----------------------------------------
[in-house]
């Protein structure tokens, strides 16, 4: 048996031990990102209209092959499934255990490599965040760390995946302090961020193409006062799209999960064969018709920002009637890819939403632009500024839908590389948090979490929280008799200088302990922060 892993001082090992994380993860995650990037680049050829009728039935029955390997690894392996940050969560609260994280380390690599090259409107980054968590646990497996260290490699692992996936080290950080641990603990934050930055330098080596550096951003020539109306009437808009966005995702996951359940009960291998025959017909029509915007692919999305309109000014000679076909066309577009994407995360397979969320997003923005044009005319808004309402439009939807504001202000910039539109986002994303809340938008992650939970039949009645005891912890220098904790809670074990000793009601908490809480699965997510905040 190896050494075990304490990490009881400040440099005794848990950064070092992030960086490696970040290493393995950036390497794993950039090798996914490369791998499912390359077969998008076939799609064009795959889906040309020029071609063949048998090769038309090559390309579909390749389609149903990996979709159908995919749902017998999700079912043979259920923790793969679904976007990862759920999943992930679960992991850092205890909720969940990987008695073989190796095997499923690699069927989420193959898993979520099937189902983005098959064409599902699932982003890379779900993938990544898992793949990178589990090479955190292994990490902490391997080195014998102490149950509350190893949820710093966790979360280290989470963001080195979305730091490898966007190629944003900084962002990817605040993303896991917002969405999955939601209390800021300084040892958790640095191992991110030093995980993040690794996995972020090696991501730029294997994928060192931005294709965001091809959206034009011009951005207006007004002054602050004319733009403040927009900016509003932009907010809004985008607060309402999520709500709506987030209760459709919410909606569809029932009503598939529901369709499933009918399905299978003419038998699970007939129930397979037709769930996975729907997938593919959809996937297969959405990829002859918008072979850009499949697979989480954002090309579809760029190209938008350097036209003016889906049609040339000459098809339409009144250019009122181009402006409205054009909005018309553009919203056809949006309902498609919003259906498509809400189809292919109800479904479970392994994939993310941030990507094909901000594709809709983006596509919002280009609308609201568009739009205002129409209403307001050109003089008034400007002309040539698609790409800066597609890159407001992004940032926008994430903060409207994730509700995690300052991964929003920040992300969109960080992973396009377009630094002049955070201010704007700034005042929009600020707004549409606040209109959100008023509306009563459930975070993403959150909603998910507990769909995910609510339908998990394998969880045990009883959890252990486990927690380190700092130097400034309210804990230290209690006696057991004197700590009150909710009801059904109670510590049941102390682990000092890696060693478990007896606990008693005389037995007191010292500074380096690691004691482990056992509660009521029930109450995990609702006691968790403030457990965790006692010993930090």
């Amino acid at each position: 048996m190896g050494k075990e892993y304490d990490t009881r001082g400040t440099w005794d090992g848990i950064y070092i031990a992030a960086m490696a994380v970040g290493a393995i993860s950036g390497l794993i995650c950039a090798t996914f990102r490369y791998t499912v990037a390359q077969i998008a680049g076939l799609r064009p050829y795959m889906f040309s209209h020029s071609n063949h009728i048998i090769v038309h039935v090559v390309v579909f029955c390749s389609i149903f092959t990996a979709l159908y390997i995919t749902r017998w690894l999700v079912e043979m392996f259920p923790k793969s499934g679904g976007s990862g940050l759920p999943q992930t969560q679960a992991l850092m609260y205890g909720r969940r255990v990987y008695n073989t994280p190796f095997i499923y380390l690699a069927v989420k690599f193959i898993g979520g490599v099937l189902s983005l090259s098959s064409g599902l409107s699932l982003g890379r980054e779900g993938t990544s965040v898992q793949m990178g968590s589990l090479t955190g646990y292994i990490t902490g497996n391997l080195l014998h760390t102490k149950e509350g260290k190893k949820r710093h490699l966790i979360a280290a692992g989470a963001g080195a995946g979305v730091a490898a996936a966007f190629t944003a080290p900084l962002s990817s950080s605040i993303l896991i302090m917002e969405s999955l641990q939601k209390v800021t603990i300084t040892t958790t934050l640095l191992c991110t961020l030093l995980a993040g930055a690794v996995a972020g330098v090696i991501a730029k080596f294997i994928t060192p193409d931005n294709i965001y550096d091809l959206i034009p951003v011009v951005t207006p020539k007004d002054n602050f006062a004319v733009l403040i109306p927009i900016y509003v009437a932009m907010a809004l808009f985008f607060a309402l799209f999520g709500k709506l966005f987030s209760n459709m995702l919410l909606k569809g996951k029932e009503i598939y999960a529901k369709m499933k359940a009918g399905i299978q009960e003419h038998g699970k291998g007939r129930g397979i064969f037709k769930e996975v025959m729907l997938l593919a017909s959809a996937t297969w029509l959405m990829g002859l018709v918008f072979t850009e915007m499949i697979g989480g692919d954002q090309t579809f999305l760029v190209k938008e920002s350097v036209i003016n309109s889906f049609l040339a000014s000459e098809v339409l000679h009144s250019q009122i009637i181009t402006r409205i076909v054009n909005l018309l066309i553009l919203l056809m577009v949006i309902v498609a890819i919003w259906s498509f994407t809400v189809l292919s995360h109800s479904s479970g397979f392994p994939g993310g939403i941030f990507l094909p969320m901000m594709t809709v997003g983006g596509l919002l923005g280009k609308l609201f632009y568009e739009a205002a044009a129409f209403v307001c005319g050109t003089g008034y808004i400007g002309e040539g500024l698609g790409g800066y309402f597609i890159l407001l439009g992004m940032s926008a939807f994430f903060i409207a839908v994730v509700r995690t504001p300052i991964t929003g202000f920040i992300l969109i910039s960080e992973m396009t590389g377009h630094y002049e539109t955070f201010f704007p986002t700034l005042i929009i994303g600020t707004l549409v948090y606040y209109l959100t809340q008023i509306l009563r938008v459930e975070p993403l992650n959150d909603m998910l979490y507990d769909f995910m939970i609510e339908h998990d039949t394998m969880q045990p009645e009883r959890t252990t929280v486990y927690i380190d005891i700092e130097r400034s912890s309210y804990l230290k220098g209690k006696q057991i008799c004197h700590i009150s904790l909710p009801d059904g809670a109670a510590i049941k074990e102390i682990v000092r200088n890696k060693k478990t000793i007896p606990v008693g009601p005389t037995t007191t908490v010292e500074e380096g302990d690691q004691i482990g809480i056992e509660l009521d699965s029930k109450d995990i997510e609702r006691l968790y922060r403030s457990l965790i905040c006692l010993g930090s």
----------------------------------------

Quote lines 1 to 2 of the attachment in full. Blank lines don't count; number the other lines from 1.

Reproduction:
[in-house]
């Protein structure tokens, strides 16, 4: 048996031990990102209209092959499934255990490599965040760390995946302090961020193409006062799209999960064969018709920002009637890819939403632009500024839908590389948090979490929280008799200088302990922060 892993001082090992994380993860995650990037680049050829009728039935029955390997690894392996940050969560609260994280380390690599090259409107980054968590646990497996260290490699692992996936080290950080641990603990934050930055330098080596550096951003020539109306009437808009966005995702996951359940009960291998025959017909029509915007692919999305309109000014000679076909066309577009994407995360397979969320997003923005044009005319808004309402439009939807504001202000910039539109986002994303809340938008992650939970039949009645005891912890220098904790809670074990000793009601908490809480699965997510905040 190896050494075990304490990490009881400040440099005794848990950064070092992030960086490696970040290493393995950036390497794993950039090798996914490369791998499912390359077969998008076939799609064009795959889906040309020029071609063949048998090769038309090559390309579909390749389609149903990996979709159908995919749902017998999700079912043979259920923790793969679904976007990862759920999943992930679960992991850092205890909720969940990987008695073989190796095997499923690699069927989420193959898993979520099937189902983005098959064409599902699932982003890379779900993938990544898992793949990178589990090479955190292994990490902490391997080195014998102490149950509350190893949820710093966790979360280290989470963001080195979305730091490898966007190629944003900084962002990817605040993303896991917002969405999955939601209390800021300084040892958790640095191992991110030093995980993040690794996995972020090696991501730029294997994928060192931005294709965001091809959206034009011009951005207006007004002054602050004319733009403040927009900016509003932009907010809004985008607060309402999520709500709506987030209760459709919410909606569809029932009503598939529901369709499933009918399905299978003419038998699970007939129930397979037709769930996975729907997938593919959809996937297969959405990829002859918008072979850009499949697979989480954002090309579809760029190209938008350097036209003016889906049609040339000459098809339409009144250019009122181009402006409205054009909005018309553009919203056809949006309902498609919003259906498509809400189809292919109800479904479970392994994939993310941030990507094909901000594709809709983006596509919002280009609308609201568009739009205002129409209403307001050109003089008034400007002309040539698609790409800066597609890159407001992004940032926008994430903060409207994730509700995690300052991964929003920040992300969109960080992973396009377009630094002049955070201010704007700034005042929009600020707004549409606040209109959100008023509306009563459930975070993403959150909603998910507990769909995910609510339908998990394998969880045990009883959890252990486990927690380190700092130097400034309210804990230290209690006696057991004197700590009150909710009801059904109670510590049941102390682990000092890696060693478990007896606990008693005389037995007191010292500074380096690691004691482990056992509660009521029930109450995990609702006691968790403030457990965790006692010993930090």